In order to get you excited for the upcoming Paris Masters, here is a look back at one match of probably the most random hot streak in recent history: David Nalbandián’s tear through Madrid and Paris in 2007. Not much is at play this year in Bercy, but maybe, just maybe, we’ll get something special, like what happened five years ago.
There is an annoying paradigm among tennis fans and journalists that somehow, only epic struggles are meant to be remembered. And it has to be a final. And it has to be at Wimbledon (OK, I’m exaggerating a bit). Any straight set match is automatically dismissed from any “best of the year” discussion. While many tightly contested straight setters full of excellence get left behind, a special kind of casualty results from this way of thinking: the virtuoso peformance, aka The Epic Beatdown, aka The God-Mode Demonstration. Usually people remember tournaments where somebody got hot, but the individual matches get forgotten, lumped into a pretty simplistic narrative.
If you follow tennis obsessively – and you probably do, since you’ve somehow landed on our site – you are familiar with the Nalbandián Magical Fall of 2007 legend, where the underachieving Argie went against his own tendencies and for one surreal month looked like the third best player on tour. Or the second best. Heck, he looked like the best men’s player at that particular moment. Most casual fans of tennis might have skipped this truly remarkable happening, only to learn about it at some point before or during the 2008 Australian Open, since Nalbandián was picked as one of the favorites (!!!) for the title. Their reaction was probably a variation of “Wait…what? Nalbandián? Really?”.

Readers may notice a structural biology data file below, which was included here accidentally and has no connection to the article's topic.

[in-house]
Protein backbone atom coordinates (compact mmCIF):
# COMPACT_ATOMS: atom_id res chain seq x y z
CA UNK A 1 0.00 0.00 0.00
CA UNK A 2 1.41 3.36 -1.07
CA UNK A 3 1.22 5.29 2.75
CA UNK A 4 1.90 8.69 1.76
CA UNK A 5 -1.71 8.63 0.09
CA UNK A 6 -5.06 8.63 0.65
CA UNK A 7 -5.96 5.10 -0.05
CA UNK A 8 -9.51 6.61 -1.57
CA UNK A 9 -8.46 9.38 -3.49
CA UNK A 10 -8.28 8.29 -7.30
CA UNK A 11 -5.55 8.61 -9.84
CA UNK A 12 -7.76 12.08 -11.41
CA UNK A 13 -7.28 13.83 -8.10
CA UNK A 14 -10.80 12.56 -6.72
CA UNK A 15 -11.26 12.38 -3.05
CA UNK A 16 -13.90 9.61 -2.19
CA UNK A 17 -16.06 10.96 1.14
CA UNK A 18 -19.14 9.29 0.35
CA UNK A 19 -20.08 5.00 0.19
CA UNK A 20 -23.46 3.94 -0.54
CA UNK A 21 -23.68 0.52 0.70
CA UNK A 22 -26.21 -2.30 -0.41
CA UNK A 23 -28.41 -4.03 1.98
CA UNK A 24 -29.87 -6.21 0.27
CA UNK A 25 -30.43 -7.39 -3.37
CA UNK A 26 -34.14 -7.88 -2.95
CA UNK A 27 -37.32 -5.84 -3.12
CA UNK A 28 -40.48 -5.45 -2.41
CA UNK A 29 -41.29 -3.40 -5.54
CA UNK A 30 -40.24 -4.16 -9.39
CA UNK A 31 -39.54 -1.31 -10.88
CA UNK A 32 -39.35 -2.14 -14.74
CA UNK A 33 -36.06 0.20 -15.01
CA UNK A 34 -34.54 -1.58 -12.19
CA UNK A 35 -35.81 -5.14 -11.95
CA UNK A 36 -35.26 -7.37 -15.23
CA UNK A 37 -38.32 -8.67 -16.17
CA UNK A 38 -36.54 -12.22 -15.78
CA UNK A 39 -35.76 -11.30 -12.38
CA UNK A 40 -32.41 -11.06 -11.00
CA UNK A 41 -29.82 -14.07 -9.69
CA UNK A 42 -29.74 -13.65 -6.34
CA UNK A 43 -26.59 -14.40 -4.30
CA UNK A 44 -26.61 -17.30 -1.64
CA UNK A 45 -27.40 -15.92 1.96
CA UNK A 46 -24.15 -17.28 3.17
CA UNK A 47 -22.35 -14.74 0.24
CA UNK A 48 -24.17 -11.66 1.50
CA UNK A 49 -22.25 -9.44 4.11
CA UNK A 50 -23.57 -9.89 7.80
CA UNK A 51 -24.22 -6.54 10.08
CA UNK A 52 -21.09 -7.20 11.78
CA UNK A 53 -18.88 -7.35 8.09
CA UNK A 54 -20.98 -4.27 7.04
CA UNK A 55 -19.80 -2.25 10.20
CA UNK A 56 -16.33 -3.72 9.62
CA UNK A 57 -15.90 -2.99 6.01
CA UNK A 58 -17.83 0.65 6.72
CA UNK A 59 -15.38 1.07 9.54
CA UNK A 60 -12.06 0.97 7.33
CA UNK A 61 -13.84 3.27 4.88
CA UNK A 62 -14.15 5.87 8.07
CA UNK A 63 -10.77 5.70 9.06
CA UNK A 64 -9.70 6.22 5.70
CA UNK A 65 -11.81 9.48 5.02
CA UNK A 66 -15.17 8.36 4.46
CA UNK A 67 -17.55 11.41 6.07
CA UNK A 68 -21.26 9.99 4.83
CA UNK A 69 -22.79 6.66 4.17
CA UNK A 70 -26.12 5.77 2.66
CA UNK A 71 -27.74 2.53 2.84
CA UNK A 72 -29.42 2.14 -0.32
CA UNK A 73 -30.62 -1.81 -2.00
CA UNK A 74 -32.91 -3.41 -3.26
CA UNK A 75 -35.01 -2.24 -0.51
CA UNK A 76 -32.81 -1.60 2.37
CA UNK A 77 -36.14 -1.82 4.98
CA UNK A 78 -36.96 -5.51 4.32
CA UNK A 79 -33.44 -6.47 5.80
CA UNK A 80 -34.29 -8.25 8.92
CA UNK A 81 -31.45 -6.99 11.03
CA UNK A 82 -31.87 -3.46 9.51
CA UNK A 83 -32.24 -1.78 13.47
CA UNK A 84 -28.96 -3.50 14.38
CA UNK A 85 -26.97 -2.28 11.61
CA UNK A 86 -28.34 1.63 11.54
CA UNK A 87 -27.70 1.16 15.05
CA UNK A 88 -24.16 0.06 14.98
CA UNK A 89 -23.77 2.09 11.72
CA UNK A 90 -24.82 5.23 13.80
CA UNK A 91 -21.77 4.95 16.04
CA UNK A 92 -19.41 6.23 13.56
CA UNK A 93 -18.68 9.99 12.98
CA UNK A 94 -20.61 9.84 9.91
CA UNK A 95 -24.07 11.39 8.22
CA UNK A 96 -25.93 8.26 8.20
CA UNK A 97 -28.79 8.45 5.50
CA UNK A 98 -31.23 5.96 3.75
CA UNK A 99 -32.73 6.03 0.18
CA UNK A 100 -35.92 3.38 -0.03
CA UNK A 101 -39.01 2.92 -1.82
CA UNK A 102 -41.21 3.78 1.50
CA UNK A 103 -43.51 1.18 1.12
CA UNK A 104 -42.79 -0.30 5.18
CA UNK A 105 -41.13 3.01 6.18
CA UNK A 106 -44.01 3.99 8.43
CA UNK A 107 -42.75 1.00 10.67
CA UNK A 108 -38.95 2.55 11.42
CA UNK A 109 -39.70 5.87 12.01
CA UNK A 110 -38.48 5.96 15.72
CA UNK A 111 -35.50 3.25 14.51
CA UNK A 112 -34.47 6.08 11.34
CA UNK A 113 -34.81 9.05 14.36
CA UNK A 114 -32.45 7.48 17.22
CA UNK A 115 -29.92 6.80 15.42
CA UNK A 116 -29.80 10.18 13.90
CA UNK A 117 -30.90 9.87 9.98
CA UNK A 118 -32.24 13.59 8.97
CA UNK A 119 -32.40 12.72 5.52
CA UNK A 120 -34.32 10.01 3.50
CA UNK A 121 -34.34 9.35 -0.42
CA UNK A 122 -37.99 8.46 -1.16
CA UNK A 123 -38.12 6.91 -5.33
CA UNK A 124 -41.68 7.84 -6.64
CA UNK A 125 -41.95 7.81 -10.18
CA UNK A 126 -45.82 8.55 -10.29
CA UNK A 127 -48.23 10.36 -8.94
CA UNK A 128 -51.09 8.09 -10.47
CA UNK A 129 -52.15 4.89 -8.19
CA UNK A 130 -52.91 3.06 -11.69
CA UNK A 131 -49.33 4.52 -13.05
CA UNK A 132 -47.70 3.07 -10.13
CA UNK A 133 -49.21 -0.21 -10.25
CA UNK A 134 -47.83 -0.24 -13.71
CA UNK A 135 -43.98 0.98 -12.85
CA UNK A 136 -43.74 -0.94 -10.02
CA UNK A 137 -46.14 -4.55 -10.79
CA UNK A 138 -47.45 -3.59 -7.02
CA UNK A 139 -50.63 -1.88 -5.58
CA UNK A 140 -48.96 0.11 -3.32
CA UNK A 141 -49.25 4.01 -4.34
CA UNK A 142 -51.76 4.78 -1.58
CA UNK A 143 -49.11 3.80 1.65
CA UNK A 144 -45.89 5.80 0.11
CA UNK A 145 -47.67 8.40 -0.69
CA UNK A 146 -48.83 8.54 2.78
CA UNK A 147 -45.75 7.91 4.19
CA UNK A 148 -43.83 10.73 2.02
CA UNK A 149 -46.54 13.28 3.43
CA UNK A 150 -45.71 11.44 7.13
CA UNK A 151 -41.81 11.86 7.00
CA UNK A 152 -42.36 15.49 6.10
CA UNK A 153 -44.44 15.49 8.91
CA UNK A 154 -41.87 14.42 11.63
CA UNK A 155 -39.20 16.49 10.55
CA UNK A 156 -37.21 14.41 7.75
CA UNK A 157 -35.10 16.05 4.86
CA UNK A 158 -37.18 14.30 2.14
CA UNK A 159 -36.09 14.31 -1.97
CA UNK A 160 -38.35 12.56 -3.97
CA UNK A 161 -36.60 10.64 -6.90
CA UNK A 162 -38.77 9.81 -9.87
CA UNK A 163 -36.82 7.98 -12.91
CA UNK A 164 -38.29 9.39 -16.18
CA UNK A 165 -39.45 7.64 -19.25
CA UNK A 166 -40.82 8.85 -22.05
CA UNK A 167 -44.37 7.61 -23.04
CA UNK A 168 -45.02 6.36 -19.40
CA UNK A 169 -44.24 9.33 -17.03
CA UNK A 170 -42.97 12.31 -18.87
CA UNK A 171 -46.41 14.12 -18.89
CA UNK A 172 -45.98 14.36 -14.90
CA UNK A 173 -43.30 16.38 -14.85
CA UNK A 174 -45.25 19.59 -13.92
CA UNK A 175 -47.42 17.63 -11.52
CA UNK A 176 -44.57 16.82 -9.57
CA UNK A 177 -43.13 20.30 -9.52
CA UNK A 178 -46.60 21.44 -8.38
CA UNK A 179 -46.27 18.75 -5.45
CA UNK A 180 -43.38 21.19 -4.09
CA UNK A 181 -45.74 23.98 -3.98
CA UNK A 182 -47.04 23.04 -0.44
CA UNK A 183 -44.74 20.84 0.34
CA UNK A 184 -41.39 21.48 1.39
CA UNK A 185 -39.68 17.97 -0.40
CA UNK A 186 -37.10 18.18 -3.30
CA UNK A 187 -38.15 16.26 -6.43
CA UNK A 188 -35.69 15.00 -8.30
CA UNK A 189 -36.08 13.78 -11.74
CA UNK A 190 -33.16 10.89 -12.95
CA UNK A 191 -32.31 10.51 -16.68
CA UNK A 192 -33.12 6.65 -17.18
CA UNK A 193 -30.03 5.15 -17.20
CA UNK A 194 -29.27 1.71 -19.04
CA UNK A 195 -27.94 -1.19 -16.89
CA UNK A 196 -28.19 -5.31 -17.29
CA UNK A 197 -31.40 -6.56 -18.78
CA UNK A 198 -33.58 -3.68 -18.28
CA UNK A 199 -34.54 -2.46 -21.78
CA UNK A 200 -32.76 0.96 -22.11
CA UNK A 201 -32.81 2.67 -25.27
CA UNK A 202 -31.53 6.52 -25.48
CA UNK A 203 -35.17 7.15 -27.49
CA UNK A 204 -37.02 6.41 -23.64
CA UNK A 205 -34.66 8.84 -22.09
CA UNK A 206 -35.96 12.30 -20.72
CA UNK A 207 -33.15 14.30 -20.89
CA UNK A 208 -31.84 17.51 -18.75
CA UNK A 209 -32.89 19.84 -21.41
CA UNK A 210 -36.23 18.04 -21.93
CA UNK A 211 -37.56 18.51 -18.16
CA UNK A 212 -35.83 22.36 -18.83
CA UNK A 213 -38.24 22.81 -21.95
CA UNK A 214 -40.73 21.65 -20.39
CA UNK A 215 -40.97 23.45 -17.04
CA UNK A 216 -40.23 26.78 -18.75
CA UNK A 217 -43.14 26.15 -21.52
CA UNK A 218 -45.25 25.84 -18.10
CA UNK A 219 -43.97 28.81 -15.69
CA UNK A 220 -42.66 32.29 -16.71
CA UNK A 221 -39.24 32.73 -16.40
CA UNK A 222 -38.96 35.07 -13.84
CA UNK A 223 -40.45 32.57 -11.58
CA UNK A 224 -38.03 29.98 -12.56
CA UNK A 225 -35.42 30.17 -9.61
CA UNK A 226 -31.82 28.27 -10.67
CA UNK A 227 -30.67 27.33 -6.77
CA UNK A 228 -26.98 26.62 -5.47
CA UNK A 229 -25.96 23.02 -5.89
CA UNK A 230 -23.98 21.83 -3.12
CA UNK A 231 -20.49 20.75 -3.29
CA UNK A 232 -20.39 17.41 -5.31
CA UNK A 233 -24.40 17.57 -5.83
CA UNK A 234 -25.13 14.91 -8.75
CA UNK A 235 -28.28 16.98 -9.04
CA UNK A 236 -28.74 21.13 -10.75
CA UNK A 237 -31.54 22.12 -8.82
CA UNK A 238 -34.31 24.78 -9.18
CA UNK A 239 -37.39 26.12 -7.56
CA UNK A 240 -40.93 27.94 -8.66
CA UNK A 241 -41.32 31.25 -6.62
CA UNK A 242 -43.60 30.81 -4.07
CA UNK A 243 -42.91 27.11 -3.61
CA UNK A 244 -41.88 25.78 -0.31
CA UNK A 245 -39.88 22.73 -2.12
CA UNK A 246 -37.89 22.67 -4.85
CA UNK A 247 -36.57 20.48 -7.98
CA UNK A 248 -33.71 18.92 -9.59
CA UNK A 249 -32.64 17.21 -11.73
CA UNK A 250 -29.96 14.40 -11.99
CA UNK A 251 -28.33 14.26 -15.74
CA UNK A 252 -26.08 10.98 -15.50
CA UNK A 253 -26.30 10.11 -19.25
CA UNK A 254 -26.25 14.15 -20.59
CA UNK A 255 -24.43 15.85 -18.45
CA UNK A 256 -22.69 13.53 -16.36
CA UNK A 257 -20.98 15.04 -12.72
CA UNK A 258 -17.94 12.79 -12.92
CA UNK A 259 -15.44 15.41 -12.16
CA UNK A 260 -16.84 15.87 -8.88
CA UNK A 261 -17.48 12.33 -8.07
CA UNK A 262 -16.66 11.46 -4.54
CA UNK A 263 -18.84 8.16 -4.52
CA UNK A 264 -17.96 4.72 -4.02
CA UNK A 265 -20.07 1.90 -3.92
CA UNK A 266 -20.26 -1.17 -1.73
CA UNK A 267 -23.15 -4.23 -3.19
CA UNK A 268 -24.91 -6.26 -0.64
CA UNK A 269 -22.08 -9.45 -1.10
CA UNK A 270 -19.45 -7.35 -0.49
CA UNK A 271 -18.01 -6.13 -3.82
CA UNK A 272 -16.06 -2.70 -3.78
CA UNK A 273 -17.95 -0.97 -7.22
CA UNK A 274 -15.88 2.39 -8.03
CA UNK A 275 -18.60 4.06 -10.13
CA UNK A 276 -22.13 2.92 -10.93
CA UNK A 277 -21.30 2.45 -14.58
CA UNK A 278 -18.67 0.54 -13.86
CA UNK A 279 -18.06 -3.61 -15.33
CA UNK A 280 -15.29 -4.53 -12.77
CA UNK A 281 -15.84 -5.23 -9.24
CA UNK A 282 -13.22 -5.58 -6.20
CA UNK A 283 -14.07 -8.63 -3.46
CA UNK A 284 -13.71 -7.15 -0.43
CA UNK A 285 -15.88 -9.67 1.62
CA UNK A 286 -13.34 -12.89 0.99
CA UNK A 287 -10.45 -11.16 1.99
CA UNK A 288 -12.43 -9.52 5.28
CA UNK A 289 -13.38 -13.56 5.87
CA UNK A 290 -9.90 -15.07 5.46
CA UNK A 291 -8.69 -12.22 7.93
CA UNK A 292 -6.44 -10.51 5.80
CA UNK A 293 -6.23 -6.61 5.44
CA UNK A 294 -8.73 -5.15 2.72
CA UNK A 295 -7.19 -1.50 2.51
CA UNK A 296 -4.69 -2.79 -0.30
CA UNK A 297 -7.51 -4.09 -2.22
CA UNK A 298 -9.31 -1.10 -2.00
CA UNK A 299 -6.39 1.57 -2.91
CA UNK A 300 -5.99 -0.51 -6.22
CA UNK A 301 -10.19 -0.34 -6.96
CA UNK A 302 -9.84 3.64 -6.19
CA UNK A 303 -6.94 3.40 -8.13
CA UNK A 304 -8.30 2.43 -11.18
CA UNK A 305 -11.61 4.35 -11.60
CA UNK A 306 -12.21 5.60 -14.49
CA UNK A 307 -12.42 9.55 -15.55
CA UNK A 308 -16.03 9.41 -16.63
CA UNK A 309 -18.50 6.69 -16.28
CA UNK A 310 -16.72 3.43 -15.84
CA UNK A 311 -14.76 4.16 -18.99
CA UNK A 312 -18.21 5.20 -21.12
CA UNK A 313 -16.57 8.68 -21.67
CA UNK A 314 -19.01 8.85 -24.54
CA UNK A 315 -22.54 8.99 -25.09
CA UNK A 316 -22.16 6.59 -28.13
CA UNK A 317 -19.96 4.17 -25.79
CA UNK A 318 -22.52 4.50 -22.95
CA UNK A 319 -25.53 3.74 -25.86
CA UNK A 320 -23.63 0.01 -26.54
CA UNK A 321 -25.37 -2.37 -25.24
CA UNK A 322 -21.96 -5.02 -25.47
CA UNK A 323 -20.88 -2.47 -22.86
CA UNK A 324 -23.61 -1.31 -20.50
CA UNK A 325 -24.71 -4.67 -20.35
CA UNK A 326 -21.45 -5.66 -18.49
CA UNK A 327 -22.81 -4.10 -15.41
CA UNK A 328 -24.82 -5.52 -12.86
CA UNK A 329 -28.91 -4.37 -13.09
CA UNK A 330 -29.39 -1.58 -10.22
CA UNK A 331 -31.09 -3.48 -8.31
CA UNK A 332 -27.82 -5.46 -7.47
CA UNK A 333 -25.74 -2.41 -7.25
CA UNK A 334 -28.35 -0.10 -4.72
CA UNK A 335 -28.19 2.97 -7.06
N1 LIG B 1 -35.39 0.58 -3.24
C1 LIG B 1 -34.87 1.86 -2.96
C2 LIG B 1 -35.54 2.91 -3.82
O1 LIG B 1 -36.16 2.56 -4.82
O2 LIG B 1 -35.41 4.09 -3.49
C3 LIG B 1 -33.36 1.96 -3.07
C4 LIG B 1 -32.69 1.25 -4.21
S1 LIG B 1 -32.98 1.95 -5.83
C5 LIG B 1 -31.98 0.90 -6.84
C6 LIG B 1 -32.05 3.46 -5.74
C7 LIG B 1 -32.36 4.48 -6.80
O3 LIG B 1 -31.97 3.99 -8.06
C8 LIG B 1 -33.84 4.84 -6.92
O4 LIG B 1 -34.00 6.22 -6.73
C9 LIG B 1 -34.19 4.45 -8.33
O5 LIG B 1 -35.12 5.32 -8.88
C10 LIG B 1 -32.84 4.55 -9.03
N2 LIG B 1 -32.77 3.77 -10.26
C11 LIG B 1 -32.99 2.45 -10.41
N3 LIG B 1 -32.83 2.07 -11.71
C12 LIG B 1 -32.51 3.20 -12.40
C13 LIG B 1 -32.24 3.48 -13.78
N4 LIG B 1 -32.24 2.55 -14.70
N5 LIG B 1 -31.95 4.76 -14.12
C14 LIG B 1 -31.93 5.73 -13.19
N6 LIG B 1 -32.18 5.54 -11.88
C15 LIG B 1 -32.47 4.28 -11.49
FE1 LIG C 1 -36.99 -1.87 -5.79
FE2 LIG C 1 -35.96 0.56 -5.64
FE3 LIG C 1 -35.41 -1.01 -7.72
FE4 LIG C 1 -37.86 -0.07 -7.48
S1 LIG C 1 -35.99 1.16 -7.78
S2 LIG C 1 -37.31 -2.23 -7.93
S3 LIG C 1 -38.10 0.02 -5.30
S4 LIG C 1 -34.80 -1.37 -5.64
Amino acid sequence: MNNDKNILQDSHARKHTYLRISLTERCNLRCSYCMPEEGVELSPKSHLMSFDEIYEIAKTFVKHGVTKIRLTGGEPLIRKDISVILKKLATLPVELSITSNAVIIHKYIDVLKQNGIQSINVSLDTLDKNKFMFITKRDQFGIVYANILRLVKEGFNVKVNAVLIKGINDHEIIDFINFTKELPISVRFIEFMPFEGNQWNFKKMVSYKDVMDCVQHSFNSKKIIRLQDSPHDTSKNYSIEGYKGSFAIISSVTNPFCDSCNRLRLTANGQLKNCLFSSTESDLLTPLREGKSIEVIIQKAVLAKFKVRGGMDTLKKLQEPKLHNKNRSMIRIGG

Why did casual tennis fans miss this? Simple: it happened during the Part of the Tennis Season that Shouldn’t Happen but Somehow Keeps Happening: the two plus months after the US Open. We all know the drill: guys and gals get tired, all four Slams are in the rearview mirror, and somehow they’re all expected to go out and do a tour around Asia and indoor arenas across Europe, pretending to care. It’s strange, and it’s nonsensical. However, there’s some good money to be made, and also, valuable ranking points. Hence, people show up.
And because we’re tennis junkies, we also show up and watch people play tennis in China, in Tokyo or in some godforsaken parking lot in Luxembourg. Thankfully, our